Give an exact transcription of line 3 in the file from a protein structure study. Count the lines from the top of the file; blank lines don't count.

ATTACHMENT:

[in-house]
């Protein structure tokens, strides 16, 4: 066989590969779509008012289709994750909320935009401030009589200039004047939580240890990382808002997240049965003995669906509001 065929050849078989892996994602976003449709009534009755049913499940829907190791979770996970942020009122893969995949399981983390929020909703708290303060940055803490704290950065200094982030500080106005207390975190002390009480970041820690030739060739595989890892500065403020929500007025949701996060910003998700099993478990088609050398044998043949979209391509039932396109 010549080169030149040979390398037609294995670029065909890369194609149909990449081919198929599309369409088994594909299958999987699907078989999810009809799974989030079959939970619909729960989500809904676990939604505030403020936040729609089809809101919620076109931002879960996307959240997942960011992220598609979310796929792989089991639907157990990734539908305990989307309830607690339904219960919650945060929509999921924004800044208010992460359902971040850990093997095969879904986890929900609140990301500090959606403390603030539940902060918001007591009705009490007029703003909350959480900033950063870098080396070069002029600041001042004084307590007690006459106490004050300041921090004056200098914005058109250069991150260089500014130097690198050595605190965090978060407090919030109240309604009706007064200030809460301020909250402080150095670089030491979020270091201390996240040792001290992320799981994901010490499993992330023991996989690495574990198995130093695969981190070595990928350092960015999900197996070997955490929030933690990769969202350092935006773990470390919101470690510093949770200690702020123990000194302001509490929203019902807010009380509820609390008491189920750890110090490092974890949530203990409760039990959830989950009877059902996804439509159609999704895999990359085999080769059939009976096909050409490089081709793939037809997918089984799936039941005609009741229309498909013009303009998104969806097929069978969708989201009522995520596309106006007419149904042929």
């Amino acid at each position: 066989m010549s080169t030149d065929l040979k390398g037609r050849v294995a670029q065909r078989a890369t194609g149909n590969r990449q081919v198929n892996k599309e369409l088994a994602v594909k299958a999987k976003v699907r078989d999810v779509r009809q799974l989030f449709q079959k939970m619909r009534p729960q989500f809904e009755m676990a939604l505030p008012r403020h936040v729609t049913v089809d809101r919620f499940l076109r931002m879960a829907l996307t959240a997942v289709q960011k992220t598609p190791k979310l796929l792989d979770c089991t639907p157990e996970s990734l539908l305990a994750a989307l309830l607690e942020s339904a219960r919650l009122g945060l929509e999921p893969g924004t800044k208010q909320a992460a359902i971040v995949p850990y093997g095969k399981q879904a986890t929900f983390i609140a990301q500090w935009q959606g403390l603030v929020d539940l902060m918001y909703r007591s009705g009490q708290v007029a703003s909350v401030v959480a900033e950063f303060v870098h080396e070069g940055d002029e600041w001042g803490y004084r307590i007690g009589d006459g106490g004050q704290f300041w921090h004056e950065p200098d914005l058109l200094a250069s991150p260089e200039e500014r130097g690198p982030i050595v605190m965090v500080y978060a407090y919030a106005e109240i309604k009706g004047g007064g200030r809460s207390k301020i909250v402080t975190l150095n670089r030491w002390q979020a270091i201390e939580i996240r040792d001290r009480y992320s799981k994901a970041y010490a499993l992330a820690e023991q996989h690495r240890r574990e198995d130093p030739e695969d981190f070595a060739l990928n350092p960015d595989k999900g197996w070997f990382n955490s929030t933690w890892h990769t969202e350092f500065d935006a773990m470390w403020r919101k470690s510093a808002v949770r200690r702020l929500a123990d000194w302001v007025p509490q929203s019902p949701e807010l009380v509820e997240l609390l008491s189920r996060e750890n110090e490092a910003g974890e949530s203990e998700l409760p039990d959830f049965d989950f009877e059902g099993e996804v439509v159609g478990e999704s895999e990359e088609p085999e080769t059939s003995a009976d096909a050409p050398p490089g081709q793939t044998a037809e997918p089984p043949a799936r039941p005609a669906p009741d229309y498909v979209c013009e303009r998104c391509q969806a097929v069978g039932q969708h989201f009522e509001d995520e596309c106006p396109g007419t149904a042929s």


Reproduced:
């Amino acid at each position: 066989m010549s080169t030149d065929l040979k390398g037609r050849v294995a670029q065909r078989a890369t194609g149909n590969r990449q081919v198929n892996k599309e369409l088994a994602v594909k299958a999987k976003v699907r078989d999810v779509r009809q799974l989030f449709q079959k939970m619909r009534p729960q989500f809904e009755m676990a939604l505030p008012r403020h936040v729609t049913v089809d809101r919620f499940l076109r931002m879960a829907l996307t959240a997942v289709q960011k992220t598609p190791k979310l796929l792989d979770c089991t639907p157990e996970s990734l539908l305990a994750a989307l309830l607690e942020s339904a219960r919650l009122g945060l929509e999921p893969g924004t800044k208010q909320a992460a359902i971040v995949p850990y093997g095969k399981q879904a986890t929900f983390i609140a990301q500090w935009q959606g403390l603030v929020d539940l902060m918001y909703r007591s009705g009490q708290v007029a703003s909350v401030v959480a900033e950063f303060v870098h080396e070069g940055d002029e600041w001042g803490y004084r307590i007690g009589d006459g106490g004050q704290f300041w921090h004056e950065p200098d914005l058109l200094a250069s991150p260089e200039e500014r130097g690198p982030i050595v605190m965090v500080y978060a407090y919030a106005e109240i309604k009706g004047g007064g200030r809460s207390k301020i909250v402080t975190l150095n670089r030491w002390q979020a270091i201390e939580i996240r040792d001290r009480y992320s799981k994901a970041y010490a499993l992330a820690e023991q996989h690495r240890r574990e198995d130093p030739e695969d981190f070595a060739l990928n350092p960015d595989k999900g197996w070997f990382n955490s929030t933690w890892h990769t969202e350092f500065d935006a773990m470390w403020r919101k470690s510093a808002v949770r200690r702020l929500a123990d000194w302001v007025p509490q929203s019902p949701e807010l009380v509820e997240l609390l008491s189920r996060e750890n110090e490092a910003g974890e949530s203990e998700l409760p039990d959830f049965d989950f009877e059902g099993e996804v439509v159609g478990e999704s895999e990359e088609p085999e080769t059939s003995a009976d096909a050409p050398p490089g081709q793939t044998a037809e997918p089984p043949a799936r039941p005609a669906p009741d229309y498909v979209c013009e303009r998104c391509q969806a097929v069978g039932q969708h989201f009522e509001d995520e596309c106006p396109g007419t149904a042929s």